Marks & Spencer (MKS.L) is preparing for Christmas early this year, aiming to avoid mistakes made last yuletide with its supply chains.
In an effort to tackle food waste, the high street stalwart is looking to its supply chain to crack the issue of waste reduction, according to reports by Reuters this morning.
In January, before the COVID-19 pandemic took hold in the UK, M&S’s chief executive Steve Rowe said that while the company had enjoyed record food sales, profit margins were dented by high levels of waste that are among some of the highest in the industry.
At Christmas, M&S usually sells one in four of all fresh turkeys eaten in the UK, punching above its weight in proportion to the 3% share of the market it holds in grocery shopping.
Rowe hopes initiative, called Vangarde, will be the silver bullet, after years of failed reinventions.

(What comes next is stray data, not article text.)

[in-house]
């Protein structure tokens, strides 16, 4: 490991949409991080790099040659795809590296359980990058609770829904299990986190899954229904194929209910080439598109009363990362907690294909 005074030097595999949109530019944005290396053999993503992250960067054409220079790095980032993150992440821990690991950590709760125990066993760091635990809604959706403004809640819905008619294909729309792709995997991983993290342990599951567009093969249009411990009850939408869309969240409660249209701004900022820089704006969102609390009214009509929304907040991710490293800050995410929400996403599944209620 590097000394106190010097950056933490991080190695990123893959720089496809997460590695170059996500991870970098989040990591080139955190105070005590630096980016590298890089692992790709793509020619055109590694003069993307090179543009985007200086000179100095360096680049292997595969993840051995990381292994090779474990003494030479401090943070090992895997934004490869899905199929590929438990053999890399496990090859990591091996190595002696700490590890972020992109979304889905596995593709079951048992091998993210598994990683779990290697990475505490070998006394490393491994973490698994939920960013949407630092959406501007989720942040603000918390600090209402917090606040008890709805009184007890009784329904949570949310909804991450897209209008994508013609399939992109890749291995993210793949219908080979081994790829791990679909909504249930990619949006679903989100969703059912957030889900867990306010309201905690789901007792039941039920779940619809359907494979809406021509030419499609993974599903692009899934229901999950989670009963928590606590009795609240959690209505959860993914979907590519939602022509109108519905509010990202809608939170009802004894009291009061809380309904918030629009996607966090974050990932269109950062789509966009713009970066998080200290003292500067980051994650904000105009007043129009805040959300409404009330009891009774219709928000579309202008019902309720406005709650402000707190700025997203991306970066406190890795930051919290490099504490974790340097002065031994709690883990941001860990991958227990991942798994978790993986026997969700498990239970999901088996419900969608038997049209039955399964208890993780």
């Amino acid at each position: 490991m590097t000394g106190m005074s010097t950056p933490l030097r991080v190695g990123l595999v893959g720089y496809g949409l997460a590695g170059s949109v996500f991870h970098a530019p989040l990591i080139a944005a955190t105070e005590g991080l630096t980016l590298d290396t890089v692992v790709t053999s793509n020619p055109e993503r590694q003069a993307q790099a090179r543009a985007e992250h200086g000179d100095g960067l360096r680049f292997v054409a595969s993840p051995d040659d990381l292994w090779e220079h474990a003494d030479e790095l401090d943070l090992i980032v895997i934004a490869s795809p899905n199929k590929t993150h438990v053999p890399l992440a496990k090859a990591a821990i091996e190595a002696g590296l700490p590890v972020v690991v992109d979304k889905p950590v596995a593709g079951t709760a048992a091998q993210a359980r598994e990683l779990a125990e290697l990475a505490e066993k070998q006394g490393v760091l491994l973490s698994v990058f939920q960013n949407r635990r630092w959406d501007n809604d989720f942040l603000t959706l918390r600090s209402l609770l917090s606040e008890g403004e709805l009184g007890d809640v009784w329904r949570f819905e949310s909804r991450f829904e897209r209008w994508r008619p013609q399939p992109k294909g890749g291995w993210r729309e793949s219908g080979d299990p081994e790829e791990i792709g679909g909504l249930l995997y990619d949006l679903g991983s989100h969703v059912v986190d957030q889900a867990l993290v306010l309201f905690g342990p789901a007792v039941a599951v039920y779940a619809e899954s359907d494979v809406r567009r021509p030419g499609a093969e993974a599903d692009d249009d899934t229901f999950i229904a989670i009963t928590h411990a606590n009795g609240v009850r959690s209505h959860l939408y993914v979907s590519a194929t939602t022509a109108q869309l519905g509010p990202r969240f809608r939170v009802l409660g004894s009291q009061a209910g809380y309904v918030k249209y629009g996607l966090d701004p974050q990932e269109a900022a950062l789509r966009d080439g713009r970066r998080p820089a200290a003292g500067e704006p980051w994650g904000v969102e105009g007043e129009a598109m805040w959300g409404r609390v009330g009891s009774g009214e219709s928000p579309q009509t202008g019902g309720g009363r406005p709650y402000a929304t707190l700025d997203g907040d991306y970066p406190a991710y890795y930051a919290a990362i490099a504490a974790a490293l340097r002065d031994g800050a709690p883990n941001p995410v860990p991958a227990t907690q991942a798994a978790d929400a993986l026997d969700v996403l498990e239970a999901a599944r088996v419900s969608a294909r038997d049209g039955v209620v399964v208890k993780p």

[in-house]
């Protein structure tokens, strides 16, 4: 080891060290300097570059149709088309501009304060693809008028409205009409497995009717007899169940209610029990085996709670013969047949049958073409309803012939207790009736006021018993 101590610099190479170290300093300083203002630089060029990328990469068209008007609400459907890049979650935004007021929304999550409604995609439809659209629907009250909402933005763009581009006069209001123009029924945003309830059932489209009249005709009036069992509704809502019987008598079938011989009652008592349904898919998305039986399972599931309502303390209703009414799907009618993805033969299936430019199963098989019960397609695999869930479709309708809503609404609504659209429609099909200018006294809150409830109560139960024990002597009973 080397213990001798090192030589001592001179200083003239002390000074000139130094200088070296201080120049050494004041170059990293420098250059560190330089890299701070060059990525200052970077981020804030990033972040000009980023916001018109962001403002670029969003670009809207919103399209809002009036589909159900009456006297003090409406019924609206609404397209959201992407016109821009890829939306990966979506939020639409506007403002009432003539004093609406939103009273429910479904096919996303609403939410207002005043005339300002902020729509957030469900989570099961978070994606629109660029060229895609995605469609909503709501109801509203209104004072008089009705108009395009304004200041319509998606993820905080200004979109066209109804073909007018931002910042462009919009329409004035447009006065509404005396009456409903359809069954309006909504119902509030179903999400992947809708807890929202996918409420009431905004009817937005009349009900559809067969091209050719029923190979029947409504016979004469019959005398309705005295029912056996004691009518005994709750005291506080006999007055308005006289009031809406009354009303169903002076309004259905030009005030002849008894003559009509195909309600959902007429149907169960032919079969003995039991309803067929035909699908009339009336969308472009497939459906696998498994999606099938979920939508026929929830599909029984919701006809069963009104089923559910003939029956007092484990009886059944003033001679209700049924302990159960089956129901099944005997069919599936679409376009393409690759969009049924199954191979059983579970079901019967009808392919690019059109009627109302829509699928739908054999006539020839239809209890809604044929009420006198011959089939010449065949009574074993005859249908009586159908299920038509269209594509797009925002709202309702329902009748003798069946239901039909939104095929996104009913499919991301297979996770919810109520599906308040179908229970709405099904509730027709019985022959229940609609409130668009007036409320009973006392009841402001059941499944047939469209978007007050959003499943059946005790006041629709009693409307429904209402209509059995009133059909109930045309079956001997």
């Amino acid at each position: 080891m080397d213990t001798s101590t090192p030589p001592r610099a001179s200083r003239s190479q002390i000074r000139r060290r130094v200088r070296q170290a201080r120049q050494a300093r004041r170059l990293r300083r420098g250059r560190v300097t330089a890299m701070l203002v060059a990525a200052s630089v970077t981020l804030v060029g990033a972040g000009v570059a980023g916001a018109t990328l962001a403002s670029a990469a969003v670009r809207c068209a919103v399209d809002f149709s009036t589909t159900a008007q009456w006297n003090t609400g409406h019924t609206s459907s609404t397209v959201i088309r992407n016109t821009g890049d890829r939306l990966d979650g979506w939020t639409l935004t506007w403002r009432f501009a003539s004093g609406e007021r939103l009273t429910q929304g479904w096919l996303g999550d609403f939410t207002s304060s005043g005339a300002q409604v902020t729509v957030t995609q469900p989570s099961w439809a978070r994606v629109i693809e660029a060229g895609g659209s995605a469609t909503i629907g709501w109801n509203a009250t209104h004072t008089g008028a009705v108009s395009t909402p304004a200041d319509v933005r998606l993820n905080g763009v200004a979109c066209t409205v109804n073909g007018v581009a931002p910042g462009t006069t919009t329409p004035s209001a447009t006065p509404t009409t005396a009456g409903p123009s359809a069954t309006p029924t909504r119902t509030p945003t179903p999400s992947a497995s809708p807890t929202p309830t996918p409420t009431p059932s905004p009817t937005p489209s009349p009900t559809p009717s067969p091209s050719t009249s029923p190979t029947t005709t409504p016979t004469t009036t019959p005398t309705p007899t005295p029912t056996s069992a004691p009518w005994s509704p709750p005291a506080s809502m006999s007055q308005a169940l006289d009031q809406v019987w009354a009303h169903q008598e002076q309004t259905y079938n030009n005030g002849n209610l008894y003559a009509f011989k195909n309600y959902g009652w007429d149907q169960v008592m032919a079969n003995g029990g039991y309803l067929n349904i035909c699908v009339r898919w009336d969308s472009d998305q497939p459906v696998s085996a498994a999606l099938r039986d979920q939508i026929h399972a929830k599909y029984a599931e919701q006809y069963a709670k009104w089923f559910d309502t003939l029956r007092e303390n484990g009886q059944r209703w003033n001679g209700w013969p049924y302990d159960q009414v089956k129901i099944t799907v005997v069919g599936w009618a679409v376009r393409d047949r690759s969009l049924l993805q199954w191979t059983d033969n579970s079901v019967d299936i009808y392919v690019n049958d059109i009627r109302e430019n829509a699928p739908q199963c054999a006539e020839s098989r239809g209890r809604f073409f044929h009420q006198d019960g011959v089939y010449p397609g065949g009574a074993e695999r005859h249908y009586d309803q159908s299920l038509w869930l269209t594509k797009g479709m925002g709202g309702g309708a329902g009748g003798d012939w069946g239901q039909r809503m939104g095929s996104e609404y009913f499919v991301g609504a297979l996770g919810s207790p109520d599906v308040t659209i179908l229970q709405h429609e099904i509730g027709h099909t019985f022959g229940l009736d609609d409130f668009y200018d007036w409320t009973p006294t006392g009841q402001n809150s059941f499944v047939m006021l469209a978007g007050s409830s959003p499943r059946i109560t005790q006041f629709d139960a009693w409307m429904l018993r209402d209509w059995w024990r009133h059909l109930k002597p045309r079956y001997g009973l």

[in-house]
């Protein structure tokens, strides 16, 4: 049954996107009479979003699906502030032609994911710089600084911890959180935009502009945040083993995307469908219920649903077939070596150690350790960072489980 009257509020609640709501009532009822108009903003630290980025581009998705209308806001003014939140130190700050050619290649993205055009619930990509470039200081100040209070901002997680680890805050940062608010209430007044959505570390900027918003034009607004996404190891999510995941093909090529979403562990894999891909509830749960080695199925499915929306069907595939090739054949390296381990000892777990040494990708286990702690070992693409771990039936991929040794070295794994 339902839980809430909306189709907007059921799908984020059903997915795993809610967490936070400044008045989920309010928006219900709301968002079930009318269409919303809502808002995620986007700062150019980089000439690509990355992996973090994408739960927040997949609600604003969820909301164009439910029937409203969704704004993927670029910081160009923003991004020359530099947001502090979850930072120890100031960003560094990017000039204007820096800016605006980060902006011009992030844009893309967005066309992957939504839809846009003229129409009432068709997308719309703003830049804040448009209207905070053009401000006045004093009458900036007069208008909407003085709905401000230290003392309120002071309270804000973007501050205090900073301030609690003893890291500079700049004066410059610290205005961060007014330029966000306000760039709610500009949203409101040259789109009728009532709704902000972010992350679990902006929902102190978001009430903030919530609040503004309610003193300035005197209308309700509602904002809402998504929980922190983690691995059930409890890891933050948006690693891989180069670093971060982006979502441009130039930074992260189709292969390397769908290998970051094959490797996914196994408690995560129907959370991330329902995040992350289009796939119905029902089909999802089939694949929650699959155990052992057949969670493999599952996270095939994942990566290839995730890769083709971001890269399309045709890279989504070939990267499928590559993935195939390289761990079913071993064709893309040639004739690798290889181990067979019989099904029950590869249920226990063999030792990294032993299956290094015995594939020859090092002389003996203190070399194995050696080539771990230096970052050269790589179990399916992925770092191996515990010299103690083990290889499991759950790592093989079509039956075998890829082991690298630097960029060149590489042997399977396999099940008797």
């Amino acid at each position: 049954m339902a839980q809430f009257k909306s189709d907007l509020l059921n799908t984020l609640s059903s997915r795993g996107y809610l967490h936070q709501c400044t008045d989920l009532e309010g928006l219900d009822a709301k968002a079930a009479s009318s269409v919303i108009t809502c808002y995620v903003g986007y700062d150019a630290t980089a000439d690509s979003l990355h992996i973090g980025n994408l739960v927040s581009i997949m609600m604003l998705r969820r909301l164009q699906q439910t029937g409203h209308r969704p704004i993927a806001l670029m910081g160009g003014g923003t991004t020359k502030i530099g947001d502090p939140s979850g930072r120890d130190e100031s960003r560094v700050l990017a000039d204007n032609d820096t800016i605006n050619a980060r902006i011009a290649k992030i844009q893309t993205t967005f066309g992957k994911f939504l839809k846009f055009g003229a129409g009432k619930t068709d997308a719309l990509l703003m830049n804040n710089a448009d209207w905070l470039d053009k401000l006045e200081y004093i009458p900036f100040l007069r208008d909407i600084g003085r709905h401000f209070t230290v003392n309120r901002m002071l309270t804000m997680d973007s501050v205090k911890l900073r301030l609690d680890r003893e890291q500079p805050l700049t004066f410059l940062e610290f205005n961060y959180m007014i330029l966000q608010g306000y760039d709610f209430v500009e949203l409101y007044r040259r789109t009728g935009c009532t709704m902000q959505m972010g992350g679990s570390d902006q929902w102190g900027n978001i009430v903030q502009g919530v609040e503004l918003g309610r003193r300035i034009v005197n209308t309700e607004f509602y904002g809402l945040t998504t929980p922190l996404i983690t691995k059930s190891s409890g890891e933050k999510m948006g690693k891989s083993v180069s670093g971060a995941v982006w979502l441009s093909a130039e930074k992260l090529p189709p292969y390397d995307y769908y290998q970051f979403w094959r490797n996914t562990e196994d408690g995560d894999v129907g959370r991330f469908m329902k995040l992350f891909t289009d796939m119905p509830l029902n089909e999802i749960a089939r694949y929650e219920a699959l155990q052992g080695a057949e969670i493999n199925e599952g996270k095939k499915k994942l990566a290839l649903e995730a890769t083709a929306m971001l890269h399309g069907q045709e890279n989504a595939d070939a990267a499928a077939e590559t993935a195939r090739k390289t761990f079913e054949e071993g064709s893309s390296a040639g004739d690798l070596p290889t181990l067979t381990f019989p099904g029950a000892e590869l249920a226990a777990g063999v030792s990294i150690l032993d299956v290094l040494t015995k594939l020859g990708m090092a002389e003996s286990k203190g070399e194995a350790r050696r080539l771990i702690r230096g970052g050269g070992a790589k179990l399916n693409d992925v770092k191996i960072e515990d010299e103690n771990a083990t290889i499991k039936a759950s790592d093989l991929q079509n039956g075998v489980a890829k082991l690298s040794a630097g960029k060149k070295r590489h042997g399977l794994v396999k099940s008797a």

Ryan Lemon, M&S head of retail supply chain told Reuters that it will “reset the foundations of our business and the platform to grow.”
“We believe that we’re going to see an improvement in sales in these stores, a reduction in waste and an improvement in availability,” he said.
The first phase of the programme included 92 M&S stores. On Monday, this will be rolled out to a further 65 stores. It will serve 595 stores by July 2021.
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Back in June, major UK supermarkets signed a pledge to look to halve the country’s annual food waste bill by 2030. It currently stands at 10.2 million tonnes of food and drink, totting up to around £20bn ($15.4bn) a year.
Some 18 tonnes of that waste comes from food manufacture, one million from hospitality. Households hold the blame for around £15bn of that number.
More than 100 businesses pledged to tackle the waste, which costs the average household £500 per year, according to data from the Department for Environment, Food and Rural Affairs (Defra) at the time.
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